Sisyphus Picture

I just now renewed my obsession with Greek mythology, and this is partly the result. Sisyphus was a mortal who defied the gods and was punished in the afterlife: he will push a boulder up and down a hill for all eternity. My mom tells a brilliant version of this story, and so does Albert Camus :[link]

Make of the picture what you will, but I always saw this myth as a symbol of free speech. Of course Sisyphus spoke out and was silenced--harshly--but when people like him are sacrificed, become martyrs, we need to fight not just to achieve liberty. We must maintain it. And as you can see all over the world right now, sometimes that's the much more difficult part.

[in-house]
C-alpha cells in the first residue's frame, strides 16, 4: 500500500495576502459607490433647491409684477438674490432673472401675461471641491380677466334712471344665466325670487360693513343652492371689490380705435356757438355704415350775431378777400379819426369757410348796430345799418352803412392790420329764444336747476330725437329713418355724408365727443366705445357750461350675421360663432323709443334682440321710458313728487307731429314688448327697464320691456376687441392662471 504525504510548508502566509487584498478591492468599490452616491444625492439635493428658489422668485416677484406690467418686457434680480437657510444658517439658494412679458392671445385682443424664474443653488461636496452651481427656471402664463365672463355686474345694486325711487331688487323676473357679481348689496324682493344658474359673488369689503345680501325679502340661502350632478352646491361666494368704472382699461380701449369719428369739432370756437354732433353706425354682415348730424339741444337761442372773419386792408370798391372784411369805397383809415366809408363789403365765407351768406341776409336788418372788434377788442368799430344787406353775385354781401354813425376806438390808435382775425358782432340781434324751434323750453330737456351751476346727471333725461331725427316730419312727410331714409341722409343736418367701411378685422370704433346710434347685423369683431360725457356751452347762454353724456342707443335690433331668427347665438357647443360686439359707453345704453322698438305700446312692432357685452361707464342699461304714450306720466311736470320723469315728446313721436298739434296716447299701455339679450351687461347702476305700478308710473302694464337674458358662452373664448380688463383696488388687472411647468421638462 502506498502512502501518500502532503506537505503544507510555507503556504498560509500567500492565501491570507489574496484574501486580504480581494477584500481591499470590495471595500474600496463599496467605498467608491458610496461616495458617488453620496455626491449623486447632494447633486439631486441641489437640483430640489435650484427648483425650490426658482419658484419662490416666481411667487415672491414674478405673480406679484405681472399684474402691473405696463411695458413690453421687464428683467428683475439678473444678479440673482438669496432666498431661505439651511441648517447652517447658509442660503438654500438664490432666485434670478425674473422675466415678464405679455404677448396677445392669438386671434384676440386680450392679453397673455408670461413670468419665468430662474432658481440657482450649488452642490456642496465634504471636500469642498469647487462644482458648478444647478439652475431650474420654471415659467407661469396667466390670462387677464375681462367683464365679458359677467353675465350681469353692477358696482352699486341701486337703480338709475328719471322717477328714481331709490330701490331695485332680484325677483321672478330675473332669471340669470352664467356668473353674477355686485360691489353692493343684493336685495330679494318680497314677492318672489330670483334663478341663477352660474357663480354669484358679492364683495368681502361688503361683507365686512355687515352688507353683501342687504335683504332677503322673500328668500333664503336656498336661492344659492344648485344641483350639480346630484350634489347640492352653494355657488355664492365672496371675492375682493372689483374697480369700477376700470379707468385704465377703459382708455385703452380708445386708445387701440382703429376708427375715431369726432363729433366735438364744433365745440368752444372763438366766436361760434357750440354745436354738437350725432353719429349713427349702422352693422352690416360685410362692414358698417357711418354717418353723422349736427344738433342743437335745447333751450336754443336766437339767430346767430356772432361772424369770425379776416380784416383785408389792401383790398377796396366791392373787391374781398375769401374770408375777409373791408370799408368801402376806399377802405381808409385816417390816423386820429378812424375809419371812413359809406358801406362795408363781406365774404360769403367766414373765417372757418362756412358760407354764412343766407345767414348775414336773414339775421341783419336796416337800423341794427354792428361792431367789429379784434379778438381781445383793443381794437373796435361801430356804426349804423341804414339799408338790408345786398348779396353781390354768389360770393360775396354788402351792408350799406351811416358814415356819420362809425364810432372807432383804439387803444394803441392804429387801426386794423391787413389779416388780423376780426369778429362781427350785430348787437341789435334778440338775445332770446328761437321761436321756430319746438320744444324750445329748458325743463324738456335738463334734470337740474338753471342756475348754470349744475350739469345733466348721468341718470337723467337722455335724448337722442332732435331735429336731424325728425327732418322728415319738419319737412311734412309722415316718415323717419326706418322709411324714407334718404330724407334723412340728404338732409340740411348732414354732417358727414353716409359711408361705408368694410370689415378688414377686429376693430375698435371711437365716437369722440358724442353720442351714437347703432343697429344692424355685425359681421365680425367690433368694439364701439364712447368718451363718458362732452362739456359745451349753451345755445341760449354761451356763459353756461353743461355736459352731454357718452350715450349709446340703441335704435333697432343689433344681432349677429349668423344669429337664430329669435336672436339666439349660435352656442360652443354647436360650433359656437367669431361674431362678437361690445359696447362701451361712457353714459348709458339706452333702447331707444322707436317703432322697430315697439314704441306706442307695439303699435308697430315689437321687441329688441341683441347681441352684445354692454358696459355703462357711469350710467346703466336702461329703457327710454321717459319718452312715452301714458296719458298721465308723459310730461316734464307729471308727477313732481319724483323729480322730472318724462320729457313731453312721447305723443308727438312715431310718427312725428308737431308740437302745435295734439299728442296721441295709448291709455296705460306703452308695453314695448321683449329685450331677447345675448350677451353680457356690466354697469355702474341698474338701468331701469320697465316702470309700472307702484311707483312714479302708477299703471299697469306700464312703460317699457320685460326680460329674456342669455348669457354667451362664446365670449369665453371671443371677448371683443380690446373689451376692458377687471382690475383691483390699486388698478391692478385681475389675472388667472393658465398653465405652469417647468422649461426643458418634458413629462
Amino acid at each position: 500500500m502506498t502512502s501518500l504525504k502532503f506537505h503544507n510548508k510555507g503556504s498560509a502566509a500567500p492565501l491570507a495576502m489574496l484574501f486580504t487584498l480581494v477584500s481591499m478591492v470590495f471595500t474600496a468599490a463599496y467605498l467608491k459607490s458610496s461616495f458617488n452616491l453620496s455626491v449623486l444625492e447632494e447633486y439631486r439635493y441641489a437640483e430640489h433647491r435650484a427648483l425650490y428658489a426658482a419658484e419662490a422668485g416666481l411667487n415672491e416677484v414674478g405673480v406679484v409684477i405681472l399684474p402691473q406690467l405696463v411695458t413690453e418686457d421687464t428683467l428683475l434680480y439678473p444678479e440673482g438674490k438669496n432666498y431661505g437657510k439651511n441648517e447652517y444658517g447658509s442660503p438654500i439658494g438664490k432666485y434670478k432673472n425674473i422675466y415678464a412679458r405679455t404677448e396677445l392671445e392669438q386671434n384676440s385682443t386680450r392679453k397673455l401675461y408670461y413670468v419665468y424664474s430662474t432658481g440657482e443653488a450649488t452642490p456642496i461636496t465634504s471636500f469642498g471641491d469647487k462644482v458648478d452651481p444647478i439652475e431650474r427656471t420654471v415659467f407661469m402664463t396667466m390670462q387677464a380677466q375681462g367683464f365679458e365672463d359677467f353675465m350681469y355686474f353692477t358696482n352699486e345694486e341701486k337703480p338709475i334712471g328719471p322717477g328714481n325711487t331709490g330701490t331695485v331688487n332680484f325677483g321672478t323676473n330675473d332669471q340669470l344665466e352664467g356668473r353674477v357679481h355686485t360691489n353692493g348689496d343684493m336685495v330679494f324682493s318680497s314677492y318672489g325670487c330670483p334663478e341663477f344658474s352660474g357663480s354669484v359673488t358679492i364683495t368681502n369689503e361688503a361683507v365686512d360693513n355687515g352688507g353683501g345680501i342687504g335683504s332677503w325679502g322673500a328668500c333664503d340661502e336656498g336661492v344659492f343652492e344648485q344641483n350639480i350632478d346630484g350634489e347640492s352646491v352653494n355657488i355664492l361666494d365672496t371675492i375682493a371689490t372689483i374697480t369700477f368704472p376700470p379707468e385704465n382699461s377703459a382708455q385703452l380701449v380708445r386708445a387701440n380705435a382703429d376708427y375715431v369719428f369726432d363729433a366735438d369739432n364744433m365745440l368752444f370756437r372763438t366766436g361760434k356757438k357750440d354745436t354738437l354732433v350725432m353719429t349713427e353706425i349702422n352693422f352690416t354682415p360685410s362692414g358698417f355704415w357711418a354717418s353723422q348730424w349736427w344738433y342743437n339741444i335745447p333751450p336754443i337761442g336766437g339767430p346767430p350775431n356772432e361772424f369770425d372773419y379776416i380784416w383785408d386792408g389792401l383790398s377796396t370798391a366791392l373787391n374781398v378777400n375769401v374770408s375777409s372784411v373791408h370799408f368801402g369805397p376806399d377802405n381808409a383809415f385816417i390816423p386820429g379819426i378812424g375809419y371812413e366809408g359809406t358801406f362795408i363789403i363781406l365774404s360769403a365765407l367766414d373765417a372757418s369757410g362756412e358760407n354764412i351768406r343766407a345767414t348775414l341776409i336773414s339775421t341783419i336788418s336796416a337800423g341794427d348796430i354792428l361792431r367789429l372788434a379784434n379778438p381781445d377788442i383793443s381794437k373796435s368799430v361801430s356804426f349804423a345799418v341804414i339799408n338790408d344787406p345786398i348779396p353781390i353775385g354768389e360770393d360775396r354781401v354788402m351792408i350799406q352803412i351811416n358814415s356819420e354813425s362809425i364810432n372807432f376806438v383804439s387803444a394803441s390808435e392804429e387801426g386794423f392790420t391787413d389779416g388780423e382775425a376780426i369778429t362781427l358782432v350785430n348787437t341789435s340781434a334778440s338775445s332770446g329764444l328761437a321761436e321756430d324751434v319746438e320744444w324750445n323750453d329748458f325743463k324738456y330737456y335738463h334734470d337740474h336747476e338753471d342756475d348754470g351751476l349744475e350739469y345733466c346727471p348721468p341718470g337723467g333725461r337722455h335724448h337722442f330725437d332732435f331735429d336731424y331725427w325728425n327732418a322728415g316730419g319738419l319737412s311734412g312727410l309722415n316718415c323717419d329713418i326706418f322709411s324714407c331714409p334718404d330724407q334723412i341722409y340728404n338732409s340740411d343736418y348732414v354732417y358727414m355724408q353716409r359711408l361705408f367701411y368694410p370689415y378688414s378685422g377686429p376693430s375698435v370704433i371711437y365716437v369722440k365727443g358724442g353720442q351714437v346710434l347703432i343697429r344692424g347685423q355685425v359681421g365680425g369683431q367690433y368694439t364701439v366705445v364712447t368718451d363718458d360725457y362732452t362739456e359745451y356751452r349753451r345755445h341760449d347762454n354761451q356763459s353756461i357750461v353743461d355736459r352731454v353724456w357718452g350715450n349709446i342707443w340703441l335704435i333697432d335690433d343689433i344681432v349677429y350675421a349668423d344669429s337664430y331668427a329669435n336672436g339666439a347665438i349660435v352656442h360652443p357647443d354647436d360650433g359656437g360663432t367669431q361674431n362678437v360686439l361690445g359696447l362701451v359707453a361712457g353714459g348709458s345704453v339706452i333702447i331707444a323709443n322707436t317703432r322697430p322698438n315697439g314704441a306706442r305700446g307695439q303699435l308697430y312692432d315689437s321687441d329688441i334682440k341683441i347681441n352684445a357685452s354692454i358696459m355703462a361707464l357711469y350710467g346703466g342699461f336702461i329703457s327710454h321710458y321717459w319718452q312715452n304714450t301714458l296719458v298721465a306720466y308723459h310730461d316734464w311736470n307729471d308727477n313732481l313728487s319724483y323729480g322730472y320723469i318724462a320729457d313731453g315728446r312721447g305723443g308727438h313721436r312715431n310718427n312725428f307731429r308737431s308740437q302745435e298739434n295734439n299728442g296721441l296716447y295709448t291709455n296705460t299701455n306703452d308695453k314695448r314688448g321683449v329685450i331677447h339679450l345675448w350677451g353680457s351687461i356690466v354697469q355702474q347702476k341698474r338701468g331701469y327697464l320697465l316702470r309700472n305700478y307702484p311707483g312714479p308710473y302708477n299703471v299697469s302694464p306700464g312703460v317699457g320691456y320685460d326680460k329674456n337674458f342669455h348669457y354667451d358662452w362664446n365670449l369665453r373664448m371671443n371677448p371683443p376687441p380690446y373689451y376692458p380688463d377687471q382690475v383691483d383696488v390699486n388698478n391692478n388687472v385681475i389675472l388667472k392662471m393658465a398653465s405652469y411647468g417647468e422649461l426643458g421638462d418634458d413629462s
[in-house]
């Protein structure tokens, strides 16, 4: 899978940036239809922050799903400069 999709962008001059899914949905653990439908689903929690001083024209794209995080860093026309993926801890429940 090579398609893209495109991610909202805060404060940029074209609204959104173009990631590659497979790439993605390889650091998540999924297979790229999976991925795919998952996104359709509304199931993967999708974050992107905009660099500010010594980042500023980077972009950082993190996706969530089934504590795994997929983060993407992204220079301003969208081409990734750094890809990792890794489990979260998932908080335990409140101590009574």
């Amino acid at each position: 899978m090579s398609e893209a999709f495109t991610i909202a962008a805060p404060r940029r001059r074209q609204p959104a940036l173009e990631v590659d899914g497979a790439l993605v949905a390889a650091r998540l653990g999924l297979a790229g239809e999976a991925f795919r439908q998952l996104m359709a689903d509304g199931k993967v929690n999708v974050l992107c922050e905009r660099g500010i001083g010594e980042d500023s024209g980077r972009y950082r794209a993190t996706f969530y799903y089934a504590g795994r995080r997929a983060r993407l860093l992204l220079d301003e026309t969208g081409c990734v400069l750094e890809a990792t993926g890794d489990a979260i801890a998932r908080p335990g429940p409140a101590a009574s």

The cursive across the boulder, for those of you who can't read my unfortunate handwriting, says "Everything you said was wrong and this rock proves us right." It's a play off that horrible punishment in school where a teacher makes a student write out a sentence a hundred times.

And as long as I'm on a roll as far as pretentious goes, I think this story is just as much about fear as it is about revolution. The fears that all of us have to carry, up and down, up and down...
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